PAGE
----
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Rambling1
09-20-2012, 06:19 PM
Hi, I'm building a brewery that is tight on space. Is it possible to carb in a fermenter like a brite and then also serve from it? I'm thinking of buying a few of these:

http://www.glaciertanks.com/Conical_Fermenter_Jacket-4-BBL_119_Gallon_449_Liter_Conical_FermenterJckt.htm l

Thanks,
John

Rambling1
09-20-2012, 07:53 PM
I ask mostly because the pressure ratings are the same for their ferms and brites.

beejay
09-20-2012, 07:57 PM
we are a packaging brewery, but before we had brites we did something similar. We would just juggle our fermentors so we could transfer off the yeast/hops. I imagine you could do it in one tank, but with things like dry hopping it really pays to rack the beer. We would just keep one tank open and move everything over one tank.

Rambling1
09-20-2012, 08:11 PM
Thanks! I should have said I'm a small brewpub. Almost no offsite sales. Great point about dry hopping. Maybe dry hop in a container that I could pull out?

Thanks again!

Matt Dog
09-20-2012, 09:17 PM
You can do it but you must realize you are tying that tank up until its empty and then you have at least another two weeks to get another batch ready in that tank. Better to buy at least one brite tank and transfer over. Then you can serve ut of it or keg off and free it up.

AlphaBrews
10-03-2012, 12:29 PM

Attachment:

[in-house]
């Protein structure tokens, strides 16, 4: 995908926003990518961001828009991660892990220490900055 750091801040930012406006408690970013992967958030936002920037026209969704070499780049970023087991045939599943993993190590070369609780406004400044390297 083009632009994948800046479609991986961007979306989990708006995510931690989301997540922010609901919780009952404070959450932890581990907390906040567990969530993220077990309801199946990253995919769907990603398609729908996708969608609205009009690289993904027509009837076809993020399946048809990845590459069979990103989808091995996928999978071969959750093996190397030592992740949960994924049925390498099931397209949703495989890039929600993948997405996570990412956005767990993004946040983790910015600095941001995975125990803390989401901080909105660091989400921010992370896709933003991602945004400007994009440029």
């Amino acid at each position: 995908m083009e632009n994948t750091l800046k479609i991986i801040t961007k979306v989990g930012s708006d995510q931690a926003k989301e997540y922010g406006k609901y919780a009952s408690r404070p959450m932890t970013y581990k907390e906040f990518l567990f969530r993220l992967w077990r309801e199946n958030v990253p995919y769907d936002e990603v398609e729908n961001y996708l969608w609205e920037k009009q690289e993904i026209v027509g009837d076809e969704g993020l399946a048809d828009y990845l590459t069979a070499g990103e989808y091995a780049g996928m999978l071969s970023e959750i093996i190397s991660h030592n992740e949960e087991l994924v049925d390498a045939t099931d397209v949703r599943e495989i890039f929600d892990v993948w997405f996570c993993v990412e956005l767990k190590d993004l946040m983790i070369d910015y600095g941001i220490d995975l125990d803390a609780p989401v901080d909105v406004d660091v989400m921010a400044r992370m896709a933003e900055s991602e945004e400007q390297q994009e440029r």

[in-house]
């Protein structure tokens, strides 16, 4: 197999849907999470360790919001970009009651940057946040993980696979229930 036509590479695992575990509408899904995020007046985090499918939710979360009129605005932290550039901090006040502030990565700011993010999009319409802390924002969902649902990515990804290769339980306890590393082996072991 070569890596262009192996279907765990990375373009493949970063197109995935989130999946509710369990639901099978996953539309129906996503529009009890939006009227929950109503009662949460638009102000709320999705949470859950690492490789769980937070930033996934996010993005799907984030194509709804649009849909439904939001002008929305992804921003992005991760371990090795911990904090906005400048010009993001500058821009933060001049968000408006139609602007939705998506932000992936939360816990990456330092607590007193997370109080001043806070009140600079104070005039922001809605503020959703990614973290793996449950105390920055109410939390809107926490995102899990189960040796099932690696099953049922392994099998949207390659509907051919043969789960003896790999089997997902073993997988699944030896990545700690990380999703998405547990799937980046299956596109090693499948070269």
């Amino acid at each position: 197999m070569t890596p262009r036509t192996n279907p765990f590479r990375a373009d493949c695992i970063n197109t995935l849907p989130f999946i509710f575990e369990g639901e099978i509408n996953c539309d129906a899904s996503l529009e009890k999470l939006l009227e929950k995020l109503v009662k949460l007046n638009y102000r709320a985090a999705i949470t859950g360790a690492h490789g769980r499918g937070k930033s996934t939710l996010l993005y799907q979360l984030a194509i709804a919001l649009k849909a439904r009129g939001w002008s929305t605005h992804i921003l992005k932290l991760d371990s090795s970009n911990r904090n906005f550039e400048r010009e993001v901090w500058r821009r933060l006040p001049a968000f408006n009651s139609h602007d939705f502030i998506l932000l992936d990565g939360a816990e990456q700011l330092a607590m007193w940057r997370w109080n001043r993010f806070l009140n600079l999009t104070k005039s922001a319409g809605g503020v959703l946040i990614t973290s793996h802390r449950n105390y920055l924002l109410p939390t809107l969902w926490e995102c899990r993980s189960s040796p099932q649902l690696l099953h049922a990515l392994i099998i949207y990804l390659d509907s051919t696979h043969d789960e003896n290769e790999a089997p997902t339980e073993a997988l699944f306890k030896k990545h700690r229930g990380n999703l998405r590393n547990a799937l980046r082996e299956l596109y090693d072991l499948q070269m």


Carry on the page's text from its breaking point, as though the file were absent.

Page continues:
Its really going to tie up your fermenter until that beer is done. I think it would be best to do kegs or a serving tank so you can keep production moving along and not tie up your fermenter.

LuskusDelph
10-03-2012, 01:23 PM
What will you do about properly aging the beer (at least for a few weeks) prior to dispense???
Beer that I've tasted at brewpubs where the process is rushed and the beer turned around a week or less after brewing has every single time given me some solid examples of really lousy beer. A few of the many places I've dropped in on over the years have even bragged about managing to brew on Sunday and be serving that beer the following weekend. The results sure reflected it and definitely not in any positive way; it usually tasted like the kind of beer made by impatient novice homebrewers.

You really need to get it out of the fermentor into something... if for no other reason but so you can get cracking on the next batch, as others have suggested. But ideally your operation and schedule should also be set up so you won't be selling 'green' beer...unless of course you want a lot of 'one-time' customers.

Simply put, a three or four day ferment followed by filtering on the fifth day and serving to customers on the sixth day is just not a formula for good beer.

thatjonguy
10-03-2012, 02:58 PM
Just for the sake of discussion, have you considered the tax complications and how the TTB will react to this idea?

redwood
10-03-2012, 06:01 PM
Can you have two levels of tanks? Put the fermentors above your serving tanks and then you can rely on mostly gravity to transfer.